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ABOUT

About the Hub

The SA Drought Hub is one of eight Hubs established across the nation through the Australian Government’s Future Drought Fund.

Led by the University of Adelaide, the SA Drought Hub comprises the core Hub at Roseworthy in the Mid North and five regional Nodes at Minnipa on Eyre Peninsula, Port Augusta in the Far North, Orroroo in the Upper North, Loxton in the Riverland, and Struan in the South East.

A Stakeholder Advisory Group comprising regional partner organisations and industry leaders is attached to each Node.

The Hub has an Advisory Board to advise the Director on strategic directions and meeting the needs of local agricultural industries. The Advisory Board has an independent chair and includes representation from the Department of Primary Industries and Regions (PIRSA), the University of Adelaide, Ag Excellence Alliance, key agriculture commodity representative groups, Local Government Association, Landscape SA and appropriate State Government Agencies.

Download the Hub flyer

Meet the SA Drought Hub team.

SA Drought Hub – Node Co-Design Workshops Report

The South Australian Drought Resilience Adoption and Innovation Hub conducted a series of regional co-design workshops in August, September, and October 2021, in order to identify each region’s priorities for strengthening their drought preparedness and resilience.

The hybrid in-person and online Node workshops at Wudinna, Port Augusta, Loxton, Orroroo, Roseworthy, Naracoorte, and Coober Pedy attracted 279 participants and generated a total of 991 ideas.

This PDF report provides a comprehensive summary of the activities, objectives, and contributions.

Node Co-Design Workshops Report

Our Partners

The Hub consists of a comprehensive and dynamic network of 59 industry partners, including: grower groups; the three South Australian-based universities; government agencies; Indigenous partners; agribusinesses; research, development and extension partners; and various industry organisations.

The partners are injecting into the Hub $11.47 million of cash and in-kind support – in addition to the initial $8 million of funding over four years from the Australian Government’s Future Drought Fund.

Watch this video to find out more about the SA Drought Hub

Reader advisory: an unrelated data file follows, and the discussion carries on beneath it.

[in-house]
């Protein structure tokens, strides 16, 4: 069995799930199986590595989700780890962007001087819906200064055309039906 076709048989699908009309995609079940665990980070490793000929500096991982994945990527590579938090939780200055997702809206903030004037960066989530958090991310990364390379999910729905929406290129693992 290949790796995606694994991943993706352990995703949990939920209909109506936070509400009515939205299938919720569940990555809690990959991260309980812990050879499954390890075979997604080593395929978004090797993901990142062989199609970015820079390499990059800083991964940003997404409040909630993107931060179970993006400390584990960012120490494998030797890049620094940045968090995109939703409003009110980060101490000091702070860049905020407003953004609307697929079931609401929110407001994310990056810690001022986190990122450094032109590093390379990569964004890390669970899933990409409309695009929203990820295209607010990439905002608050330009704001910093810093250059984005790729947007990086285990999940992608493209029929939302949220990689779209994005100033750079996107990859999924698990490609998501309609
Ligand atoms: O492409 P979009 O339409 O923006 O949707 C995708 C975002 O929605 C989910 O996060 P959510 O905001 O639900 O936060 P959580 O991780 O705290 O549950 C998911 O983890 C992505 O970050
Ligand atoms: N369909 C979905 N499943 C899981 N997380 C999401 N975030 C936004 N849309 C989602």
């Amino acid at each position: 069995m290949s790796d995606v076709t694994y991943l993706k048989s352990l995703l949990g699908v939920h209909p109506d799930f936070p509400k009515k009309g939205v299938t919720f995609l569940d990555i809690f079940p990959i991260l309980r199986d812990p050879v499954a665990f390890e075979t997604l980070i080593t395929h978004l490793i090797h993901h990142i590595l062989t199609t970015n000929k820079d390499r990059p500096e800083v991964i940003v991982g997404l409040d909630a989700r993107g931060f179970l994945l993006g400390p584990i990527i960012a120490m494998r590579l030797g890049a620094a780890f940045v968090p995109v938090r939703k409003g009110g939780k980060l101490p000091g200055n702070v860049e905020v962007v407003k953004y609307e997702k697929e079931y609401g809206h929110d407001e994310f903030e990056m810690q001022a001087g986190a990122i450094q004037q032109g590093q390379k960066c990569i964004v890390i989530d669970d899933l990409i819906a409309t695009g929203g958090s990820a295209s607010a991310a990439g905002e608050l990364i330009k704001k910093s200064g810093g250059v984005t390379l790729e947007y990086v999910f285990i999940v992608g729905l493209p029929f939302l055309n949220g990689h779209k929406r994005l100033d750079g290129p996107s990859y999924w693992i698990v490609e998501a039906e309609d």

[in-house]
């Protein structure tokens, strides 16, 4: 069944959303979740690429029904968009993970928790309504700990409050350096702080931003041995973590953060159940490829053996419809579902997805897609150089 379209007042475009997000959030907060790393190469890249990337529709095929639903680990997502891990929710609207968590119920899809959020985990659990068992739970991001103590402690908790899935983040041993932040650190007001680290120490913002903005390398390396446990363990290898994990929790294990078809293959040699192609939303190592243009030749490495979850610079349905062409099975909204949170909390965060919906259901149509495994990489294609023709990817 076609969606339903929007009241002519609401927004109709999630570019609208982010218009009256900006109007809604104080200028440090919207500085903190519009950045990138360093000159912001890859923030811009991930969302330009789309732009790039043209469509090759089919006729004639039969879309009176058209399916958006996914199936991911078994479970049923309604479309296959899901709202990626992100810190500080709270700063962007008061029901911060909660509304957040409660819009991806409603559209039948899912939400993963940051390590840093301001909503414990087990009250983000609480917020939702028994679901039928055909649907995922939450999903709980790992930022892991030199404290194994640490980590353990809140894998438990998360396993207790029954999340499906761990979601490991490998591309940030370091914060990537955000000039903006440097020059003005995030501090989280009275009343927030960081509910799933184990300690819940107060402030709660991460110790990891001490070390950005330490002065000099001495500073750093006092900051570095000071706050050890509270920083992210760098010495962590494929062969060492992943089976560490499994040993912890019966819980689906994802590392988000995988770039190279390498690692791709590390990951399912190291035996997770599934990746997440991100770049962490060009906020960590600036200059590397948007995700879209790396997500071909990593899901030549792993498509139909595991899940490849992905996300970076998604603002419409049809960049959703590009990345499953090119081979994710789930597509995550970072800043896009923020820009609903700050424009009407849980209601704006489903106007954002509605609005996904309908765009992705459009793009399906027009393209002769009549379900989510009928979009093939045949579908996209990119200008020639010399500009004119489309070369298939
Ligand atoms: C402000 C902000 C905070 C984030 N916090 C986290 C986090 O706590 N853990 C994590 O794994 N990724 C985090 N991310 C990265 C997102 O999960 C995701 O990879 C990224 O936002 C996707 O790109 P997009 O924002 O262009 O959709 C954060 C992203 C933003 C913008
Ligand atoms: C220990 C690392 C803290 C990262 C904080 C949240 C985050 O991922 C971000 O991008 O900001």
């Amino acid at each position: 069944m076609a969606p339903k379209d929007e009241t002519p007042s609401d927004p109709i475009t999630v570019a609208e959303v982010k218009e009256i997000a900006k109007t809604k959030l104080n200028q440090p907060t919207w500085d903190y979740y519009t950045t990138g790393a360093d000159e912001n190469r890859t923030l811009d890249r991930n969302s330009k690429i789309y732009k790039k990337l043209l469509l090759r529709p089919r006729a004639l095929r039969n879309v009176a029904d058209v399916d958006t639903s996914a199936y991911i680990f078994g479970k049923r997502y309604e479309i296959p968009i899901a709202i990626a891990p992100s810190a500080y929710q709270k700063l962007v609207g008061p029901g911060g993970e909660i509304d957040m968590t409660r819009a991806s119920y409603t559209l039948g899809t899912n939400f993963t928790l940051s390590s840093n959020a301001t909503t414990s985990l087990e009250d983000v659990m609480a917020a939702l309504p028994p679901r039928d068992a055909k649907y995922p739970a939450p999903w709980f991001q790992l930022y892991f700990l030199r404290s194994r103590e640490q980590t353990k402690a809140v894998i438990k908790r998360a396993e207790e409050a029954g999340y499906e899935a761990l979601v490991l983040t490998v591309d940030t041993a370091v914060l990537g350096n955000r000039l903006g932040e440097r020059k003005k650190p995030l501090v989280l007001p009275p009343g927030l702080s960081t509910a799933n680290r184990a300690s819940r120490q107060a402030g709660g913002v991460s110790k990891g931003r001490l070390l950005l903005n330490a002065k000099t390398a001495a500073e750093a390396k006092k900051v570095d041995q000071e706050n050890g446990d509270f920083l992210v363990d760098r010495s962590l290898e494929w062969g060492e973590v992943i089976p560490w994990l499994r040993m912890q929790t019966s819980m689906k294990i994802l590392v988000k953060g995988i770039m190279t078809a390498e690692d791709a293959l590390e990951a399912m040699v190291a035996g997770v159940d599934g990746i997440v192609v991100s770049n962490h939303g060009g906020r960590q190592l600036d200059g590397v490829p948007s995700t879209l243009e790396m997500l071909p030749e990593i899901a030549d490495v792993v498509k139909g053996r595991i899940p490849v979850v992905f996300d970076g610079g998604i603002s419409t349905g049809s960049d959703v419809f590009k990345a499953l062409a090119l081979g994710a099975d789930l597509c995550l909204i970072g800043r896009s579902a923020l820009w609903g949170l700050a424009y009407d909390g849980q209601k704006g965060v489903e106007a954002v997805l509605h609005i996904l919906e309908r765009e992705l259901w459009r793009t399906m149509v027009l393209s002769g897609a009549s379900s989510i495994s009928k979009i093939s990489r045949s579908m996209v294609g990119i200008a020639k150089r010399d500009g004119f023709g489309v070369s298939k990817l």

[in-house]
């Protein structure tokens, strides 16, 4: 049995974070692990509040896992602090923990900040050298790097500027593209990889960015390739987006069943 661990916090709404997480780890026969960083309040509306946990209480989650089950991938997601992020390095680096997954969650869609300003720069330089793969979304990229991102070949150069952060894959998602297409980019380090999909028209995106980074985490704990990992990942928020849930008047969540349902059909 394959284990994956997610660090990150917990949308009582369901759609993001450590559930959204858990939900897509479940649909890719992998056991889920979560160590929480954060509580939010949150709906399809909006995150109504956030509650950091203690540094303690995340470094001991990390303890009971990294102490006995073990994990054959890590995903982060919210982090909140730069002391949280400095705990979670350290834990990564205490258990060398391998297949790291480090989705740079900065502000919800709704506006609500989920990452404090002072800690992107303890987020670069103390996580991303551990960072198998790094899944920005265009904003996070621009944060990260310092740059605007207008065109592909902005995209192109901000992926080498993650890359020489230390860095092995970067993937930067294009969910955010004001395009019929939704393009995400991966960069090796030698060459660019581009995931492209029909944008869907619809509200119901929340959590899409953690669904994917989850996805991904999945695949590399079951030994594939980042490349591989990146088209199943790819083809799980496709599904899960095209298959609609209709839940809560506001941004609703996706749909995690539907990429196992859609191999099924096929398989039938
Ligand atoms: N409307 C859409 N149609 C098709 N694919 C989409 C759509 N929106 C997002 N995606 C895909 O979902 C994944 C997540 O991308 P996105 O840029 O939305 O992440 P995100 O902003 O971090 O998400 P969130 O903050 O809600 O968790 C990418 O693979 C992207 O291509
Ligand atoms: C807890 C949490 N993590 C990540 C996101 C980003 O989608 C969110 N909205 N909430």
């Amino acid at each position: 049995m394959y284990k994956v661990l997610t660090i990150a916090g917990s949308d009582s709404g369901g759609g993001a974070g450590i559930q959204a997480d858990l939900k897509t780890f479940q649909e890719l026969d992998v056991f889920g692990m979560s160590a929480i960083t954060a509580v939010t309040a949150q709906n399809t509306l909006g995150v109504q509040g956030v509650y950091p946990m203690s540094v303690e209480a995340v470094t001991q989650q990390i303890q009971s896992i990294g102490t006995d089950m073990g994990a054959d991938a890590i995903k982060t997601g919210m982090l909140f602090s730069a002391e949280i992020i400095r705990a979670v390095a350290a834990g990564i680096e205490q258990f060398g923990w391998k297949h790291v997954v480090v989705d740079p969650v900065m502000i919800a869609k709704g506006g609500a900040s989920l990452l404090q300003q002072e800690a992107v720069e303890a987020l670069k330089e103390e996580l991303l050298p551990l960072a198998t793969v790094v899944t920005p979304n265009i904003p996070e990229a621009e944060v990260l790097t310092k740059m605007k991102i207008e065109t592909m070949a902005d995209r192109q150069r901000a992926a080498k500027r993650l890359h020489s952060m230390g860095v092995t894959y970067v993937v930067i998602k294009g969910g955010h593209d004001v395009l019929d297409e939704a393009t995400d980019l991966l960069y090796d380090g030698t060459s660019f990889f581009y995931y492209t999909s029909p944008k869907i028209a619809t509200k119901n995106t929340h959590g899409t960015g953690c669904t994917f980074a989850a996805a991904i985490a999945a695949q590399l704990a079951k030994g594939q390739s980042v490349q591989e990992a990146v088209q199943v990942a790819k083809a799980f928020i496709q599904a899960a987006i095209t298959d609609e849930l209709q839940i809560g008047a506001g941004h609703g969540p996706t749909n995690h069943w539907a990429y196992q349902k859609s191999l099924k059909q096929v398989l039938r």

Where are the SA Drought Hub Nodes?

The University of Adelaide’s Roseworthy campus houses the Hub headquarters, interacting with the University’s Waite and North Terrace campuses. The Roseworthy site is a central meeting point between Nodes and where both the Director and Knowledge Broker are based.

Nodes are located at Minnipa, Port Augusta, Orroroo, Loxton and Struan. The location of the Nodes ensures state-wide coverage of all pastoral, low, medium and high rainfall agricultural production zones.

The Nodes are a shopfront where farmers and community members can connect with drought resilience expertise.

The Nodes are an important part of the extension and adoption strategy of the SA Hub to achieve its vision of increasing adoption of drought preparedness tools, strategies and practices by primary producers.

Node Coordinators are based at each of the Nodes to enable them to be on the ground, working directly with our partners and primary producers to deliver project activities. Our Node Coordinators live in the communities, enabling them to have a greater understanding of the evolving needs of local partners and primary producers.

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The Team

The leadership team is made up of people who are passionate about the future viability and vibrancy of the State’s farmers and regional communities. They will be supporting the Nodes and working with the Hub’s partners to ensure the SA Drought Hub’s activities have enduring impact.

Stephen Lee

Director
Dr Stephen Lee has a wealth of expertise and experience in developing collaborative research and development programs that drive productivity and profitability within the livestock industry, and is eager to extend that experience to agriculture more broadly. Stephen was previously Partnerships Manager for the University of Adelaide’s Davies Livestock Research Centre.

E stephen.lee@adelaide.edu.au
M 0421 570 630

Rhiannon Schilling

Deputy Director
Associate Professor Rhiannon Schilling is the Program Leader of Agronomy at the South Australian Research and Development Institute (SARDI), a division of the Department of Primary Industries and Regions (PIRSA), and is an Affiliate Lecturer at The University of Adelaide.

E rhiannon.schilling@sa.gov.au
M 0407 815 199

Tony Randall

Knowledge Broker
Tony Randall has more than 20 years of experience working within agricultural and natural resources management industries in South Australia and the Northern Territory. Tony has worked extensively in the not-for-profit sector as both a project officer and in leadership and management roles.

E tony@agex.org.au
M 0402 245 747

Kylie Piper

Manager
Kylie Piper has worked for more than 15 years in not-for-profit management in science and natural resource management across Australia. She has extensive experience in project management and administering state and federal government grant programs.

E kylie.piper@adelaide.edu.au
M 0410 555 651

Lucy Porter

Regional Soils Coordinator
Lucy Porter will be working with regional soil service providers to develop a plan that identifies regional soil issues, activities and capabilities, barriers to adoption, and opportunities to collaborate to deliver more integrated and targeted soils services to farmers and regional farming communities.

E lucy.porter@adelaide.edu.au
M 0488 551 731

Rachel May

Systems Specialist – Adoption Officer
Rachel May has extensive experience working in agriculture and landcare across Eyre Peninsula and the Murray Darling Region of South Australia. Rachel has worked closely with many landcare and farming groups in project management, research and extension roles.

E rachel@agex.org.au
M 0457 929 998

Penny Schulz

Livestock Technical Specialist Adoption Officer
Dr Penny Schulz is an expert in AgTech adoption, livestock genetics and sustainable farming systems. She has worked as a lecturer and livestock consultant, delivering projects to industry and holding a range of board and advisory roles. Penny also runs a sheep and cattle operation in the Limestone Coast region with her husband Jason.

E penny.schulz@adelaide.edu.au
M 0417 853 094

Hannah Griffiths